CHICAGO – Until the major-league teams get a look at Junior Guerra’s fastball, changeup, split-finger pitch and curveball all anybody really knows about the 30-year-old rookie is that he obviously has perseverance.
Upon seeing his White Sox jersey hanging at a locker, with “Guerra’ on the back and a No. 63 below it, the Venezuela native broke out into a smile.
“I was waiting for this moment for many years,” Guerra said through an interpreter. “That dream, that possibility to reach your dream, was my motivation. I had a very good season in Venezuela last winter. I think that was the jump I needed to be here. And because of that the White Sox give me the opportunity to sign a minor-league contract and I did my job in the minors, now I’m here.”
Guerra had every reason to think this moment wouldn’t even happen. He was in the New York Mets organization until 2008, but was set adrift after a 50-game suspension, reportedly for PEDs, to experience a six-year voyage of non-affiliated baseball until the White Sox signed him as a free agent in October.
Guerra had pitched in Italy, Mexico, Spain and his native Venezuela since 2008. His last job in the United States before this year was pitching for Wichita in the independent American Association in 2013.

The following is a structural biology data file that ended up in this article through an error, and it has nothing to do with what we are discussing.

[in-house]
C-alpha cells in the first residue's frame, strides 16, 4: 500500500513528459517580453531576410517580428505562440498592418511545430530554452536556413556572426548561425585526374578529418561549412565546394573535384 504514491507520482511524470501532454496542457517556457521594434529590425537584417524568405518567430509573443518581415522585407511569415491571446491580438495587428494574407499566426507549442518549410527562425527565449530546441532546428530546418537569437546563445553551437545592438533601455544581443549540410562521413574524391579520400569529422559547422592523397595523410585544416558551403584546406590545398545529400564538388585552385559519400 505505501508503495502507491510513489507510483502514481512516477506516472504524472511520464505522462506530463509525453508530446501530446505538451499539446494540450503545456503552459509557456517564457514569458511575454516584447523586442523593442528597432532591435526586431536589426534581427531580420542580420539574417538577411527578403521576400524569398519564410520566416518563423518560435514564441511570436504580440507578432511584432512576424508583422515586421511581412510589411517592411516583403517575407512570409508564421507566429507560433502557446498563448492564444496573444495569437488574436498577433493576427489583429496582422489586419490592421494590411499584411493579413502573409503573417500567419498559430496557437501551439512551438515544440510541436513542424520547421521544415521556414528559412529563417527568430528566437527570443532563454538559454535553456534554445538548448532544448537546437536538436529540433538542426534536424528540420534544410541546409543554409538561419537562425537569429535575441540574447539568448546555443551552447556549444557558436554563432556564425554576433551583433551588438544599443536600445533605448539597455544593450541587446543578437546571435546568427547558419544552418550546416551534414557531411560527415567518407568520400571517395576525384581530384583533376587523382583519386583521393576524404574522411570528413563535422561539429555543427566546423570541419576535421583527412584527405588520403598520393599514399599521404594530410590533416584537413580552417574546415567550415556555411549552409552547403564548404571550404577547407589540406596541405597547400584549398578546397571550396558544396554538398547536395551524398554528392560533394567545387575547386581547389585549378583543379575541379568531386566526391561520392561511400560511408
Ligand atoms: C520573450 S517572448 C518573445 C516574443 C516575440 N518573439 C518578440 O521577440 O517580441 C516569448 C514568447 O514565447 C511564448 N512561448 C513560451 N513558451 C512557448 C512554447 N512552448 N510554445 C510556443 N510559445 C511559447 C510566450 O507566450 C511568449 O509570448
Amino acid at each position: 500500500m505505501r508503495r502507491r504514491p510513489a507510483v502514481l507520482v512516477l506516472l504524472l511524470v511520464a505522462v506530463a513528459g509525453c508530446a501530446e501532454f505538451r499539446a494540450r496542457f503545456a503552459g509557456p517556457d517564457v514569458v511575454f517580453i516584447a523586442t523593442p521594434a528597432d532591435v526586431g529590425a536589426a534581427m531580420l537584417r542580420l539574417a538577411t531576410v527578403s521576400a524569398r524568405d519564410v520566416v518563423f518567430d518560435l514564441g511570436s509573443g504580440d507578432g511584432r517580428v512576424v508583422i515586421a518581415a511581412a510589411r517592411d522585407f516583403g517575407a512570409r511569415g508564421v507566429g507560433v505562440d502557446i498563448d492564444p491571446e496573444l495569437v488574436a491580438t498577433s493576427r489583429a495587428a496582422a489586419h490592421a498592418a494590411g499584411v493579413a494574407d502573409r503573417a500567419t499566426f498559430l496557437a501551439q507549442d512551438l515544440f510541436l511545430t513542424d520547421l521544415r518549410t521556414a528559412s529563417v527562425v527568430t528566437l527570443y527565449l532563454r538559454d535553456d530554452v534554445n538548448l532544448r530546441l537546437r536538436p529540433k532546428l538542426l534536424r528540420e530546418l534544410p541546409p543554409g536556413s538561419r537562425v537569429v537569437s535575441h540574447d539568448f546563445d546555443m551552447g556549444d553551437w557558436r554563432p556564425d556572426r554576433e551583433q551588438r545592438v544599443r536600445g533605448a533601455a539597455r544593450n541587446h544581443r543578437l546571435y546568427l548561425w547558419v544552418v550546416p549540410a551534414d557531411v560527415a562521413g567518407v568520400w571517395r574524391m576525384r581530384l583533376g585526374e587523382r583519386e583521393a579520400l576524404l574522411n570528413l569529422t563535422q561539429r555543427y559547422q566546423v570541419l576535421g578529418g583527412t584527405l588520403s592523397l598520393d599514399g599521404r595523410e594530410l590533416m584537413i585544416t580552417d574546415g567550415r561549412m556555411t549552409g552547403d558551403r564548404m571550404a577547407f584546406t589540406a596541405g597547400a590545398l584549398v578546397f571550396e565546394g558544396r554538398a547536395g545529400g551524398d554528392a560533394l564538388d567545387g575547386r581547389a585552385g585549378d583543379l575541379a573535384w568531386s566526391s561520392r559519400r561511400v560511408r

All during his one-of-a-kind journey, he kept a day like Sunday in mind.
“It’s a unique experience,” Guerra said. “It has been my dream my whole career. It’s surreal. It’s kind of surreal, but I’m very happy and glad to be here right now.”
Guerra had eight starts among his 12 appearances in the minor leagues this year but will be used as a reliever with the White Sox. Between Double-A Birmingham and Triple-A Charlotte he had a 2-6 record with a 2.72 ERA. Most impressive were his 66 strikeouts and 19 walks in 49 2/3 innings.
In Venezuela this past winter, Guerra went 6-4 with a 3.46 ERA over 19 starts.
“It’s a nice day when somebody gets to do that and come up here and get a shot at it,” manager Robin Ventura said. “It’s says a lot about what they’re doing down in the minor leagues and getting these guys going, and he’s pitching the best. You want to reward that.”
Guerra calls his fastball his best pitch, complementing that with a hard-sinking split-finger pitch. The time has finally come when he can show the full arsenal to major-league hitters.
“I’ve been pitching in many different countries and I learned just to keep working and never put my head down,” Guerra said. “Always keep the optimism and confidence in my talent. That’s been the key for me to get here right now.”